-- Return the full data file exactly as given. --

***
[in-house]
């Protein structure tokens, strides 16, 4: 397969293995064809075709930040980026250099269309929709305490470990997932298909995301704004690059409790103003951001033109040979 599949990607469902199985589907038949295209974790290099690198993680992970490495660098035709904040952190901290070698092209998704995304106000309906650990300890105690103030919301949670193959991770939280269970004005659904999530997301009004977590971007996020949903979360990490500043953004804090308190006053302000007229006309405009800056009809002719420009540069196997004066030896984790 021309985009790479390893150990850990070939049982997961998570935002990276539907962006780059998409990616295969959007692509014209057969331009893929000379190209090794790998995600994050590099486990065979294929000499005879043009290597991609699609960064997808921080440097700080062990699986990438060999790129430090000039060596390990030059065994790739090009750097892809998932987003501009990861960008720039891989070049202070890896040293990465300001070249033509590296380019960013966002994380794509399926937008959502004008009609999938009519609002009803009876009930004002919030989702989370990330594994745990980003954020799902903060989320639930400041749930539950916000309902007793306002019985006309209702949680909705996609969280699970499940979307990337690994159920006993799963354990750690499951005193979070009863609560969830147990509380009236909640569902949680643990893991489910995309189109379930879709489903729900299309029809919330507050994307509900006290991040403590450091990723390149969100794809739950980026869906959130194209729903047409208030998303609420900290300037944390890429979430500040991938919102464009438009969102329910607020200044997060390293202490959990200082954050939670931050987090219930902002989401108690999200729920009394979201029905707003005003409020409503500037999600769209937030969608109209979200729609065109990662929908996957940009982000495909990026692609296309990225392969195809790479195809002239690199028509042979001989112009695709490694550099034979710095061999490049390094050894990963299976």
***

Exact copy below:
[in-house]
């Protein structure tokens, strides 16, 4: 397969293995064809075709930040980026250099269309929709305490470990997932298909995301704004690059409790103003951001033109040979 599949990607469902199985589907038949295209974790290099690198993680992970490495660098035709904040952190901290070698092209998704995304106000309906650990300890105690103030919301949670193959991770939280269970004005659904999530997301009004977590971007996020949903979360990490500043953004804090308190006053302000007229006309405009800056009809002719420009540069196997004066030896984790 021309985009790479390893150990850990070939049982997961998570935002990276539907962006780059998409990616295969959007692509014209057969331009893929000379190209090794790998995600994050590099486990065979294929000499005879043009290597991609699609960064997808921080440097700080062990699986990438060999790129430090000039060596390990030059065994790739090009750097892809998932987003501009990861960008720039891989070049202070890896040293990465300001070249033509590296380019960013966002994380794509399926937008959502004008009609999938009519609002009803009876009930004002919030989702989370990330594994745990980003954020799902903060989320639930400041749930539950916000309902007793306002019985006309209702949680909705996609969280699970499940979307990337690994159920006993799963354990750690499951005193979070009863609560969830147990509380009236909640569902949680643990893991489910995309189109379930879709489903729900299309029809919330507050994307509900006290991040403590450091990723390149969100794809739950980026869906959130194209729903047409208030998303609420900290300037944390890429979430500040991938919102464009438009969102329910607020200044997060390293202490959990200082954050939670931050987090219930902002989401108690999200729920009394979201029905707003005003409020409503500037999600769209937030969608109209979200729609065109990662929908996957940009982000495909990026692609296309990225392969195809790479195809002239690199028509042979001989112009695709490694550099034979710095061999490049390094050894990963299976």